You’d go to the doctor if your leg hurt everyday, so why not seek help for mental health?
These past few weeks, you might’ve seen commercials supporting Bell’s annual Let’s Talk campaign, which takes place this year on Jan. 27.
The commercials feature people alternately dismissing and then expressing genuine concern over their colleagues’ mental health issues. These ads highlight the often-taboo nature of mental illness and how it’s sometimes not taken seriously, but the facts show that mental illness and its consequences are all too real.
According to the Canadian Mental Health Association, one in five Canadians will experience some form of mental illness in their lifetime. It’s also estimated that 22 per cent of Canadians have mood or anxiety disorders, while roughly 3 million are currently battling depression.
Tragically, about 4,000 Canadians take their own lives each year, and suicide is the second leading cause of death among Canadians aged 15 to 24 according to the same source.
With figures like these, chances are you or someone you know has experienced mental health issues, but there’s still stigma surrounding this. The Canadian Medical Association says that only a third of mentally ill people seek treatment, while others do not, sometimes out of fear or embarrassment.
But I speak from experience when I say that there’s no reason to be afraid or embarrassed when it comes to getting help. While I’ve never been diagnosed with a mental illness, I have suffered from chronic low self-esteem.
Full disclosure: I recognize that low self-esteem is not a mental illness, and I’m not trying to make light of depression, anxiety, or other disorders. However, my insecurities and failings would sometimes affect me to the point of breaking down and feeling hopeless.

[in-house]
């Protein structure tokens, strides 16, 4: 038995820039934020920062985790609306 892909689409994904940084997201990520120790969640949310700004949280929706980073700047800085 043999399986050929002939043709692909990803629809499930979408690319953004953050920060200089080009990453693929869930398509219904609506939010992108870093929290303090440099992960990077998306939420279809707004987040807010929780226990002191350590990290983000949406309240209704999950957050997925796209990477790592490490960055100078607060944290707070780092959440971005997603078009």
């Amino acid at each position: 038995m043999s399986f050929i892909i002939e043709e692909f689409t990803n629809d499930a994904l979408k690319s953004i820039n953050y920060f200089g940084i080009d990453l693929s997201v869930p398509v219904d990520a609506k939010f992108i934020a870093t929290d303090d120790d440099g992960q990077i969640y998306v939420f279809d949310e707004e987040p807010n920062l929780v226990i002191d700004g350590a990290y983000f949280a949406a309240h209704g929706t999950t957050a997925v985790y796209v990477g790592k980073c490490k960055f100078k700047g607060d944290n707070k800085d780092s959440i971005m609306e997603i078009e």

Eventually accepting that this had to stop, I sought therapy two years ago. I only went for two sessions, but talking with a therapist confirmed what I already knew deep down.
I realized that my negative thoughts were all in my head and that I was being way too hard on myself. I still have my off days like everyone else, but because of therapy I’m in a much better place now and continue to learn to love myself.
I understand that sometimes counselling alone won’t cut it, and that some people’s cases require medication. There’s nothing wrong with that either.
What matters is that anyone who is suffering from mental illness gets the help he or she needs, and as soon as possible. Of course, the first step is to talk about it. I’m very fortunate to have a supportive circle of family and friends to turn to, and I realize that this is not always the case, but I promise you at least one person cares.
At least one person will lend you an ear and a shoulder to lean on. We owe it to ourselves to be happy, and while it’s important to be kind to each other, it’s just as important to be kind to ourselves.
To anyone dealing with mental health issues, know that you’re not alone, and that through getting help, it really does get better.
Note: Need someone to talk to on campus? Contact Concordia’s counselling and psychological services at Sir George Williams campus at (514) 848-2424, ext. 3545, and at Loyola at (514) 848-2424, ext. 3555. concordia.ca/offices/counselling-psychological-services.html
Alternatively, visit amiquebec.org/listening-services/ for a list of mental health helplines in Montreal and across Canada.